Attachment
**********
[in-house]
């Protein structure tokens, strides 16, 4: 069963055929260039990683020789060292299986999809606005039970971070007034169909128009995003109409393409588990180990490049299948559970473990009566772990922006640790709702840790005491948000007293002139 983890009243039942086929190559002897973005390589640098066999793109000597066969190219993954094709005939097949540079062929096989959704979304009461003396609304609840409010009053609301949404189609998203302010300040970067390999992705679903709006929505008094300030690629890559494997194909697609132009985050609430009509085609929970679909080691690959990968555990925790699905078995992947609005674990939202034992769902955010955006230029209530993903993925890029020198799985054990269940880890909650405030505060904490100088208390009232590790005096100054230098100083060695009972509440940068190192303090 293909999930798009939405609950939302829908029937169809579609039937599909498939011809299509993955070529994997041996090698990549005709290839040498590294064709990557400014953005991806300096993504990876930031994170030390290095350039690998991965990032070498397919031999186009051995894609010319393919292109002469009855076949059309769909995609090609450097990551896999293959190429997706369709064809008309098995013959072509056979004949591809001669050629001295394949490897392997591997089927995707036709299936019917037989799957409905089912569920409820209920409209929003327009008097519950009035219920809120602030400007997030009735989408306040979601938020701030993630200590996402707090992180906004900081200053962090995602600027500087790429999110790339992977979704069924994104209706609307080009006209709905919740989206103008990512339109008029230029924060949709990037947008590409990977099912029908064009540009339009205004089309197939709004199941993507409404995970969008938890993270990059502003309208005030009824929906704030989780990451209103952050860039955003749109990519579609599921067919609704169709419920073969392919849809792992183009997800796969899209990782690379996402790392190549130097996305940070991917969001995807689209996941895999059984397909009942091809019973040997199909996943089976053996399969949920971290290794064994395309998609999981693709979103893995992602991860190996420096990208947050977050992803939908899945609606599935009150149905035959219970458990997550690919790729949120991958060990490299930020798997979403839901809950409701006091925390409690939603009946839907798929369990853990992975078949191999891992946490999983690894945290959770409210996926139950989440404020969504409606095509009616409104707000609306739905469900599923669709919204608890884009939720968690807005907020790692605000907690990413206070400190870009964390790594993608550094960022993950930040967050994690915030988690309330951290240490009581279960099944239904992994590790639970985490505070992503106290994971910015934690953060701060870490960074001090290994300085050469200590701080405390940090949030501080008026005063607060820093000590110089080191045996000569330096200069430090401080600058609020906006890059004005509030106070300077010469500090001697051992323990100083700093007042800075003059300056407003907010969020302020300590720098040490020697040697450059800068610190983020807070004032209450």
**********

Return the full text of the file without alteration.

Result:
[in-house]
């Protein structure tokens, strides 16, 4: 069963055929260039990683020789060292299986999809606005039970971070007034169909128009995003109409393409588990180990490049299948559970473990009566772990922006640790709702840790005491948000007293002139 983890009243039942086929190559002897973005390589640098066999793109000597066969190219993954094709005939097949540079062929096989959704979304009461003396609304609840409010009053609301949404189609998203302010300040970067390999992705679903709006929505008094300030690629890559494997194909697609132009985050609430009509085609929970679909080691690959990968555990925790699905078995992947609005674990939202034992769902955010955006230029209530993903993925890029020198799985054990269940880890909650405030505060904490100088208390009232590790005096100054230098100083060695009972509440940068190192303090 293909999930798009939405609950939302829908029937169809579609039937599909498939011809299509993955070529994997041996090698990549005709290839040498590294064709990557400014953005991806300096993504990876930031994170030390290095350039690998991965990032070498397919031999186009051995894609010319393919292109002469009855076949059309769909995609090609450097990551896999293959190429997706369709064809008309098995013959072509056979004949591809001669050629001295394949490897392997591997089927995707036709299936019917037989799957409905089912569920409820209920409209929003327009008097519950009035219920809120602030400007997030009735989408306040979601938020701030993630200590996402707090992180906004900081200053962090995602600027500087790429999110790339992977979704069924994104209706609307080009006209709905919740989206103008990512339109008029230029924060949709990037947008590409990977099912029908064009540009339009205004089309197939709004199941993507409404995970969008938890993270990059502003309208005030009824929906704030989780990451209103952050860039955003749109990519579609599921067919609704169709419920073969392919849809792992183009997800796969899209990782690379996402790392190549130097996305940070991917969001995807689209996941895999059984397909009942091809019973040997199909996943089976053996399969949920971290290794064994395309998609999981693709979103893995992602991860190996420096990208947050977050992803939908899945609606599935009150149905035959219970458990997550690919790729949120991958060990490299930020798997979403839901809950409701006091925390409690939603009946839907798929369990853990992975078949191999891992946490999983690894945290959770409210996926139950989440404020969504409606095509009616409104707000609306739905469900599923669709919204608890884009939720968690807005907020790692605000907690990413206070400190870009964390790594993608550094960022993950930040967050994690915030988690309330951290240490009581279960099944239904992994590790639970985490505070992503106290994971910015934690953060701060870490960074001090290994300085050469200590701080405390940090949030501080008026005063607060820093000590110089080191045996000569330096200069430090401080600058609020906006890059004005509030106070300077010469500090001697051992323990100083700093007042800075003059300056407003907010969020302020300590720098040490020697040697450059800068610190983020807070004032209450």